What happened to the inverted pyramid?


Many people will recognise the inverted pyramid style of story construction, even if they don’t know the name. 

The inverted (or upside down) pyramid is historically the gold-standard way to tell news stories: you put the most critical facts at the start, then the importance of the information decreases as the story descends.

There were two benefits to this way of writing: 

  1. The reader learnt what they needed to know quickly and easily.
  2. Editors laying out the paper could ‘trim’ the bottom of the story quickly and easily without losing key information.

But at the recent Corporate Affairs and Communication Leader’s Summit in Auckland, Stuff’s Chief News director, Keith Lynch, told his audience the inverted pyramid is no longer a journalist’s go-to. 

The culprit, as with so many things, is the internet. Specifically, the business model applied to online journalism. With online news, the longer a reader spends looking at an article, the higher a publisher can charge for the advertising associated with it.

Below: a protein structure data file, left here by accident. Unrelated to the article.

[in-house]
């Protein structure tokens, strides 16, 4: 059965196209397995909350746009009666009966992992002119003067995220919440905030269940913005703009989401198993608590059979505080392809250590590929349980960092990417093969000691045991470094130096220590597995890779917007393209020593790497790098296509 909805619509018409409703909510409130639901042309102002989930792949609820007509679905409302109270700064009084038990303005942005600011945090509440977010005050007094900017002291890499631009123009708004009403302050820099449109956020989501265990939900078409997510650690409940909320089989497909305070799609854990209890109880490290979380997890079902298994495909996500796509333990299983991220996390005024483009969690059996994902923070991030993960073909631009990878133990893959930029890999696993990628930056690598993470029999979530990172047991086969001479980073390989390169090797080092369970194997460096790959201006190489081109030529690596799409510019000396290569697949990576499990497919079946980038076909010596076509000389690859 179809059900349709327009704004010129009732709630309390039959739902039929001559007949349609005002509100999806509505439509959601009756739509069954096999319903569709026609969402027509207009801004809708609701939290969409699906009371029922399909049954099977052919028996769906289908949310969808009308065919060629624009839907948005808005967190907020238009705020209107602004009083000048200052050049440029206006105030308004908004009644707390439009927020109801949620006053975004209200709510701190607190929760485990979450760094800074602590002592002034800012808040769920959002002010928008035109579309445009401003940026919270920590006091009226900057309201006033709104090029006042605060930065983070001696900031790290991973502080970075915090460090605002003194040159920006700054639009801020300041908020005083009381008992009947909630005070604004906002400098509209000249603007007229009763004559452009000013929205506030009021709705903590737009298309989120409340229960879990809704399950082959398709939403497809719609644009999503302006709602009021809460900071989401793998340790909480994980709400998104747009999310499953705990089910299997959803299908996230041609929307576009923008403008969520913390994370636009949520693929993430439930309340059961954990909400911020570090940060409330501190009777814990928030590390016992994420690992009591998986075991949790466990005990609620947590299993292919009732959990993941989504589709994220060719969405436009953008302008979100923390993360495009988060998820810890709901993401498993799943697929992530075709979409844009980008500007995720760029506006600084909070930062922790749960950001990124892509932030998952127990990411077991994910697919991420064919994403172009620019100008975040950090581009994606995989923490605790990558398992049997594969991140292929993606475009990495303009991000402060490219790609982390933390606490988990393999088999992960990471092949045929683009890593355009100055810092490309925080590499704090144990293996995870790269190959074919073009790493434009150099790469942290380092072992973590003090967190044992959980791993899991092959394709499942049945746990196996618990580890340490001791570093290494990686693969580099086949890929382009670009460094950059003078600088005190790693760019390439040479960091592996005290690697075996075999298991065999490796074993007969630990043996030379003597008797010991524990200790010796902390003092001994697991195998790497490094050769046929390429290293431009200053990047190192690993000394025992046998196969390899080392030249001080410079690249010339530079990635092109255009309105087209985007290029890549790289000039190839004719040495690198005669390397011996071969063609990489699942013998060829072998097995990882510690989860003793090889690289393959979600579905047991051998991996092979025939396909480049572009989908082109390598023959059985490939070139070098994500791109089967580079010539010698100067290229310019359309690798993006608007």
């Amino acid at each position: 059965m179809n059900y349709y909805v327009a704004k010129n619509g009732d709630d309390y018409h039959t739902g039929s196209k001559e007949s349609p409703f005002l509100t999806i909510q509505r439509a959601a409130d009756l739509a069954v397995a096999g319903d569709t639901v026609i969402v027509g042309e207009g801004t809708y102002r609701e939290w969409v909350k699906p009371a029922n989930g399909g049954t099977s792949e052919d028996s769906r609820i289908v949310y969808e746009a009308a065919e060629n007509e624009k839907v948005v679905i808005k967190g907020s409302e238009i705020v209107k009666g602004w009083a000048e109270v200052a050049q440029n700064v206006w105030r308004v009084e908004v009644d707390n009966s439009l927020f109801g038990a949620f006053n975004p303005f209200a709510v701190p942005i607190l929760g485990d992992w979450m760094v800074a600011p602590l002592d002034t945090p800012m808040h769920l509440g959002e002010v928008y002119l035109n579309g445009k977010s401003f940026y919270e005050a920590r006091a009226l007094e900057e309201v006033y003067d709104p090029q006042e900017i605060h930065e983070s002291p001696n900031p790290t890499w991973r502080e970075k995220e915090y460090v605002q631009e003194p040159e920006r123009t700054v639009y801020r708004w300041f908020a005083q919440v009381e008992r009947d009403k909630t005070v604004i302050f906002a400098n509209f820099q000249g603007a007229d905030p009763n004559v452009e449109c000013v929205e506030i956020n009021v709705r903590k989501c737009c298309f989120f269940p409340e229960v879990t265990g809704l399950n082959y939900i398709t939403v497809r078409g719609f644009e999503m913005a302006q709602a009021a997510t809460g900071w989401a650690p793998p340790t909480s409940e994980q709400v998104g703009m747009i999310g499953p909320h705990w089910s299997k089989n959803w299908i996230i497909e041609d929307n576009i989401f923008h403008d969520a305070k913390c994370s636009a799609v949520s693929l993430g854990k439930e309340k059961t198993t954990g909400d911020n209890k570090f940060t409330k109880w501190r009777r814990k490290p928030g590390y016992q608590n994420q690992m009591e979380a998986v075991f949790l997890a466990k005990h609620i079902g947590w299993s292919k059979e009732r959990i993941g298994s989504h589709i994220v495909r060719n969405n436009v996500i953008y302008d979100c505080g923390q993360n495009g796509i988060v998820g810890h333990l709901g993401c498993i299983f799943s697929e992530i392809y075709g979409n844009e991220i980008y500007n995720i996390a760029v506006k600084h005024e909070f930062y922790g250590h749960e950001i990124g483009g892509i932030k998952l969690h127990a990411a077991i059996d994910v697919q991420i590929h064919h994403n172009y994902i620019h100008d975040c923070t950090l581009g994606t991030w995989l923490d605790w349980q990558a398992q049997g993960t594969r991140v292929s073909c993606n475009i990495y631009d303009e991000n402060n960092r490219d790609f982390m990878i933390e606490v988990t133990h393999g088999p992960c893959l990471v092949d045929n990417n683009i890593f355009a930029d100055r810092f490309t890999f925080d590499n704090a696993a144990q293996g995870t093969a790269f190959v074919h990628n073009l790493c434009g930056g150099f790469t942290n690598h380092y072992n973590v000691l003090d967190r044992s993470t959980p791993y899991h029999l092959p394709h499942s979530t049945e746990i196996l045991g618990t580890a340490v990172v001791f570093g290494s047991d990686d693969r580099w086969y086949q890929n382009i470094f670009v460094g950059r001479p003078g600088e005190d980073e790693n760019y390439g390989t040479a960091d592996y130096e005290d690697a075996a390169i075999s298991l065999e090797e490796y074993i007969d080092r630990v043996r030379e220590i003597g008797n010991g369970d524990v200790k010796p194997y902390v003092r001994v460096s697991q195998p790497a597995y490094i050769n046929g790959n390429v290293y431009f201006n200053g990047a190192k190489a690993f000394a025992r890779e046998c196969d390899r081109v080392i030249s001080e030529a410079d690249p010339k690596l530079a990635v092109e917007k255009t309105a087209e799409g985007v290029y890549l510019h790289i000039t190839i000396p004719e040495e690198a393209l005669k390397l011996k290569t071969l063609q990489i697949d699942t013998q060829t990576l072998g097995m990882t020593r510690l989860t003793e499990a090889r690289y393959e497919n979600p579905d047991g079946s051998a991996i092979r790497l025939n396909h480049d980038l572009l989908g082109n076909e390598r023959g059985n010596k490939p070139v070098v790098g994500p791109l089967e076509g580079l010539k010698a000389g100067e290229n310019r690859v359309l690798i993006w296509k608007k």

That means a news organisation needs to encourage readers to stay with the story to its end – and that requires writing in non-traditional ways. 

It could mean keeping key information until several paragraphs down, writing a news story in feature style, or teasing a twist at the end. 

It also means an increased chance of non-traditional ‘news’ stories being picked up by an online publication – as long as they are skilfully presented in a way that encourages the reader not just to click, but to linger.

There will always be a place for the inverted pyramid in hard and breaking news, but the online news environment means the skill is as much in telling the story as in reporting the news. 

 

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